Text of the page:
Overseas sales slowing?
Existing home sales 4.96
Thursday, March 21, 2013
Wall Street anticipates that Nikeâ€™s earnings declined in its third fiscal quarter, despite stronger revenue. The athletic shoe and clothing companyâ€™s sales have been growing in North America, its largest market, helped by the popularity of its namesake Nike brand, basketball shoes and NFL gear. That has been offset by Europeâ€™s weak economy and a slowdown in growth in China. Nike reports it latest financial results today.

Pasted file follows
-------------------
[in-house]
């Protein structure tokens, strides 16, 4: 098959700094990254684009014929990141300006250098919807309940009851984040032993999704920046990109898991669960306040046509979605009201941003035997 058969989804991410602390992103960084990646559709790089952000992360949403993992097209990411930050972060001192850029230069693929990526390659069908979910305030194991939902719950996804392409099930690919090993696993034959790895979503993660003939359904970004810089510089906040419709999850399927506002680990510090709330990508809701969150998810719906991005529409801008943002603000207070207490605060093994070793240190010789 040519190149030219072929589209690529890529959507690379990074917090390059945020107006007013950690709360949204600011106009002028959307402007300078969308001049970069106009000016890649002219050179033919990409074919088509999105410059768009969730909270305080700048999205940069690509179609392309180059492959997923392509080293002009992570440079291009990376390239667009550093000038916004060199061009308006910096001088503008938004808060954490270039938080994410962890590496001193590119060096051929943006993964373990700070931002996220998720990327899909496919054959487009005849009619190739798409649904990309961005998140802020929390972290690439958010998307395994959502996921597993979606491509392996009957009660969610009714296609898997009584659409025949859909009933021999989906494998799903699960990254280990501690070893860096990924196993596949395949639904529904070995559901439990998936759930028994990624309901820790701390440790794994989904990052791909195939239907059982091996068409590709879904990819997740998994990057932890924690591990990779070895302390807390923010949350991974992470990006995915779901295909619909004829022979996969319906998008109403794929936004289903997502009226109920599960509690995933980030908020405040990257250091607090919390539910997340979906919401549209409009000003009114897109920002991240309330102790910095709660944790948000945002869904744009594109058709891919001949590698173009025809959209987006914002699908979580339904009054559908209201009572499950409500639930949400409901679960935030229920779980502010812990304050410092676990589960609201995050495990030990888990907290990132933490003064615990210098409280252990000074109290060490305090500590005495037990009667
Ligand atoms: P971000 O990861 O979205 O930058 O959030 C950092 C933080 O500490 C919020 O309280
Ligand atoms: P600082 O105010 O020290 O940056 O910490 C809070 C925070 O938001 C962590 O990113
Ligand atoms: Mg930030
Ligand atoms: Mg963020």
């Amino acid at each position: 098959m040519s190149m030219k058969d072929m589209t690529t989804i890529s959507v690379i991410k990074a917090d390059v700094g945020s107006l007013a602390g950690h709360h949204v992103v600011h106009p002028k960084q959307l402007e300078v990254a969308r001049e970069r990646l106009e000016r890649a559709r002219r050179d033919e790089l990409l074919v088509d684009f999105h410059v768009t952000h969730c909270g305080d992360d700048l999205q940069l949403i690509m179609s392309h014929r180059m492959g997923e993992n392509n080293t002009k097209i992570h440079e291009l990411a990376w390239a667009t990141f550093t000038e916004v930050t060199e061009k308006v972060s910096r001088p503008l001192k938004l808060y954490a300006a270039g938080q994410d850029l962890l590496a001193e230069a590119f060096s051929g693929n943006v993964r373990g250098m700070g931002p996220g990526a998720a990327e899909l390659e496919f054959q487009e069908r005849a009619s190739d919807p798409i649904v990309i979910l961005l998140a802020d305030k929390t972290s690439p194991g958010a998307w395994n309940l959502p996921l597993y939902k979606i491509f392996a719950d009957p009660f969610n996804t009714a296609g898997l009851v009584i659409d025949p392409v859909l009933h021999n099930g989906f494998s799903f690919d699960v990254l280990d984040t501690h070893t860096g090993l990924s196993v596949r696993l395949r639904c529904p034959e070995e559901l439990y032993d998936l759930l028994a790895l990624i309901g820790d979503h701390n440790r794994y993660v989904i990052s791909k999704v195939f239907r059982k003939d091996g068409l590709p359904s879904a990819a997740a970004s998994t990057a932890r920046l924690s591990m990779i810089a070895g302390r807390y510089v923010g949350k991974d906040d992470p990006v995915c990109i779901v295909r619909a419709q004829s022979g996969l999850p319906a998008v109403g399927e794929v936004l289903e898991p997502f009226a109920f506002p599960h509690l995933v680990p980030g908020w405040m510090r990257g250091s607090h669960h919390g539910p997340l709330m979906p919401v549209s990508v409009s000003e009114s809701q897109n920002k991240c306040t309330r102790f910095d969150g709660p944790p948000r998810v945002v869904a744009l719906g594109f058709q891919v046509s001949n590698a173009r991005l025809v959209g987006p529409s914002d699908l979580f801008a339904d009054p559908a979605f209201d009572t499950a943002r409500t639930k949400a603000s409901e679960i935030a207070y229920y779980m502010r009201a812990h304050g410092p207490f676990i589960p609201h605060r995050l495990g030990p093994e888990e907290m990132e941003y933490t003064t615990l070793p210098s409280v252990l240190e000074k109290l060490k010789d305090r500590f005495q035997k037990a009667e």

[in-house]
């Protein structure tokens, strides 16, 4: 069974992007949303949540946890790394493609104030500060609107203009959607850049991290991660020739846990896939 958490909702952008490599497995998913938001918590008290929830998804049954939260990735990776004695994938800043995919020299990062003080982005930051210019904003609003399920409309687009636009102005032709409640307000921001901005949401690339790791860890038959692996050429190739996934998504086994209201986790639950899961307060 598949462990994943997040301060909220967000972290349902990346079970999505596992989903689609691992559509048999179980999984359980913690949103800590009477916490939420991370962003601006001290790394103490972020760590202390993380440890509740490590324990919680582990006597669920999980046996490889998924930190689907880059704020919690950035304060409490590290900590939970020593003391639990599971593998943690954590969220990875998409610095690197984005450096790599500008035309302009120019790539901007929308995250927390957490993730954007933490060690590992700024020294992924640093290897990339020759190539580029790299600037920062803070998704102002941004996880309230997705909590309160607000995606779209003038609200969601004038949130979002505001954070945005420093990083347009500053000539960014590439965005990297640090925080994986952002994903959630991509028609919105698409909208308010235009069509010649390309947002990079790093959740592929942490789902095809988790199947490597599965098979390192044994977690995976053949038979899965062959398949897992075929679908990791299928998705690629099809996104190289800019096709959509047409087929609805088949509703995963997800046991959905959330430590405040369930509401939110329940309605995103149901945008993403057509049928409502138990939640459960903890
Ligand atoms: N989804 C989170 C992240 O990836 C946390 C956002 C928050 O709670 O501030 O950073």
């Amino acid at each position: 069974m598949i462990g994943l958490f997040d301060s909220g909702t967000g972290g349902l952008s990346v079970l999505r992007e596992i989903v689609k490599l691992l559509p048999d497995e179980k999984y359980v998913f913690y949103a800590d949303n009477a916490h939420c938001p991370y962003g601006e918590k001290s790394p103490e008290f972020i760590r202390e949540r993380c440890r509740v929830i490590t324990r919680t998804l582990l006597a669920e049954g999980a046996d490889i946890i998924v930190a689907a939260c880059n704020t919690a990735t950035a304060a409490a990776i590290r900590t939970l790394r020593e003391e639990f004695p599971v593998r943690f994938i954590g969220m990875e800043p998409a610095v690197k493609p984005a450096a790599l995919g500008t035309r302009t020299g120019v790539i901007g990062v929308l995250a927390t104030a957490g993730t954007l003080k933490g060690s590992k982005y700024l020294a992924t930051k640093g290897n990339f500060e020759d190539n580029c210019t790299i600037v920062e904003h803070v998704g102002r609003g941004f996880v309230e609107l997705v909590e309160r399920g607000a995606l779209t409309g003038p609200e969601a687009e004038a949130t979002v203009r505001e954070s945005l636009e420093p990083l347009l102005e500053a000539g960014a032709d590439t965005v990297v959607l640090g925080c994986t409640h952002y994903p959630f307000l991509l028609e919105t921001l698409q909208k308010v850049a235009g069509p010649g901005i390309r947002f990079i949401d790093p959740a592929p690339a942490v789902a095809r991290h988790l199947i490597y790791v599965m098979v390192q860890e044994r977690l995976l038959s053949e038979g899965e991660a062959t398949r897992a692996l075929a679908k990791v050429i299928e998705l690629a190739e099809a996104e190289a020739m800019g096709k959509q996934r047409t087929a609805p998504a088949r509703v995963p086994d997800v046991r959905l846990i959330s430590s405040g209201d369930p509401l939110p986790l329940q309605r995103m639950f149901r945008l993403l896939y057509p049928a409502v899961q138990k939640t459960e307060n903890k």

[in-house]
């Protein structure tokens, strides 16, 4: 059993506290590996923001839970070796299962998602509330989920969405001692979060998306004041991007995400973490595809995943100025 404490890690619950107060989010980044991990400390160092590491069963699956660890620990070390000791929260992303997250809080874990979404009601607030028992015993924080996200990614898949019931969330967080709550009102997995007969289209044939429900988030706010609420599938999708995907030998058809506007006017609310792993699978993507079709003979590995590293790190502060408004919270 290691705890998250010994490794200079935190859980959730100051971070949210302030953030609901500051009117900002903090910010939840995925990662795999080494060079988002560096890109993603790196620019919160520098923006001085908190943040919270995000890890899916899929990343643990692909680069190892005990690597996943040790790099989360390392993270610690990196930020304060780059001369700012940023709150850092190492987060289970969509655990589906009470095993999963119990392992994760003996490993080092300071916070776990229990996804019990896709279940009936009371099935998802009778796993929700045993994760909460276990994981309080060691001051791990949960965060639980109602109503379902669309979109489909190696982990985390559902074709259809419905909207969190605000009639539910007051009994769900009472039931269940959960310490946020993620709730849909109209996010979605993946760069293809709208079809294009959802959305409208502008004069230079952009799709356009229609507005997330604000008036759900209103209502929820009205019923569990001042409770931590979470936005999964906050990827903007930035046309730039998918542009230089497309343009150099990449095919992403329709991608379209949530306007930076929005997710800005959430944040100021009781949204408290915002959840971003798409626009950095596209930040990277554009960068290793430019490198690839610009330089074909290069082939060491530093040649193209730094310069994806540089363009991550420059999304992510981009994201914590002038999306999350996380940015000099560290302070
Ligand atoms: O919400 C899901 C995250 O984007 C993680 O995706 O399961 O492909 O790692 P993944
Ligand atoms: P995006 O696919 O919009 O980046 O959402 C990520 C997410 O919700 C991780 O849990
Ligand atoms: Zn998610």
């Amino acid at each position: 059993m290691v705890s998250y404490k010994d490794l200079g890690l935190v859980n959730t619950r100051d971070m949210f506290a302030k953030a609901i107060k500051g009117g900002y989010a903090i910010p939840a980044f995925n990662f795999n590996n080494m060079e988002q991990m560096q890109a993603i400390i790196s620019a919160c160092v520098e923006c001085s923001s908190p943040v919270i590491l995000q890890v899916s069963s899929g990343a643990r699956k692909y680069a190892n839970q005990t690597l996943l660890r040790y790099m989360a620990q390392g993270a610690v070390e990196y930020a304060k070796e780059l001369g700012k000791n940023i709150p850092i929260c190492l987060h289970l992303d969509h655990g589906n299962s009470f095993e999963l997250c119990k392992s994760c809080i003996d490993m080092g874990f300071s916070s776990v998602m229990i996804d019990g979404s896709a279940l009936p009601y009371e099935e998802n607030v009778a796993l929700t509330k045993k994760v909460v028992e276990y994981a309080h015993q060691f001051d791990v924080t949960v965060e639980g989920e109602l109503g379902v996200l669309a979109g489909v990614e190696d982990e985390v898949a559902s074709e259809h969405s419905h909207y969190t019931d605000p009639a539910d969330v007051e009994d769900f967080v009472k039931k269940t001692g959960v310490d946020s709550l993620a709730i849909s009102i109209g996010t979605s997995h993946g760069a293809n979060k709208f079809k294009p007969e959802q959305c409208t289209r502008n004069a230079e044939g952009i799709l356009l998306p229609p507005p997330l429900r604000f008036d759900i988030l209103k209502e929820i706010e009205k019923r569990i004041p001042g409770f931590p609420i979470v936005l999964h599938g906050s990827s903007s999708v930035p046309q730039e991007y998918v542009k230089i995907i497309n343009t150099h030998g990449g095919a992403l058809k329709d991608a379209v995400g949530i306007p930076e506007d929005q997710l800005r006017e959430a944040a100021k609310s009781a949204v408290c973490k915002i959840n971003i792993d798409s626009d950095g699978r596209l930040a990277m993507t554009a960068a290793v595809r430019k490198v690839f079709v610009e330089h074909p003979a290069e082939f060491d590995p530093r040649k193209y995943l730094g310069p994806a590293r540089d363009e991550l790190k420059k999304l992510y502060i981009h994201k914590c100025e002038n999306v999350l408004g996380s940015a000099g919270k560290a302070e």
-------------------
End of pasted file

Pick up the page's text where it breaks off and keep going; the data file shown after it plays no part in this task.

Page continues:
+5.2 +0.3 +10.3 +1.6 -0.4 +8.5 +8.6 +8.1 +9.9 +9.9 +3.2 +1.6 +1.5 +1.6 +7.2 +6.5 +7.3 +10.7 -3.2 +3.5 +9.9 +9.9 +3.0 +12.5 +0.6 +0.6 +5.7 +3.2 +3.1 +12.4 +11.1 +10.5 +9.6 +11.2 +8.8 +11.8 +1.0 +4.6 +4.4 -0.1 -0.1 +2.7 -0.1 +5.3 +11.9 +0.2 +0.2 +10.0 +10.7 +5.9 +13.8 +10.4 +4.6 +6.2 -1.9 +0.4 +11.4 +12.8 +1.9 +1.8 +10.5 +2.8 +0.6 +0.4 +3.9 +6.8 +11.5 +11.6 +2.5 +6.2 -2.7 -2.4 +0.1 +0.9 +0.7 +6.6 +7.7 +0.8 +3.0 +2.8 +10.9 +3.0 +9.0 +1.8 +5.9 +7.2 +9.5 +10.5 +7.5 +5.9 -0.5 -0.4 +7.3 -0.1 -0.2 +6.5 +0.6 +0.5 +7.7 +1.9 +1.6 +1.2 -0.5 +0.8 -0.6 -0.7 -0.5 -0.3 +0.6 +0.5 -1.1 +1.4 +1.0 -4.9 +2.2 +1.1 +0.2 +0.3 +4.2 -0.5 -0.6 +0.3 +0.3 +0.3 +0.3 +0.1 +0.3 +0.3 +0.3 +11.2 +0.6 +10.7 +5.1 +5.8 +8.3 +7.7 +10.8 +8.4 +10.5 +6.9 +0.1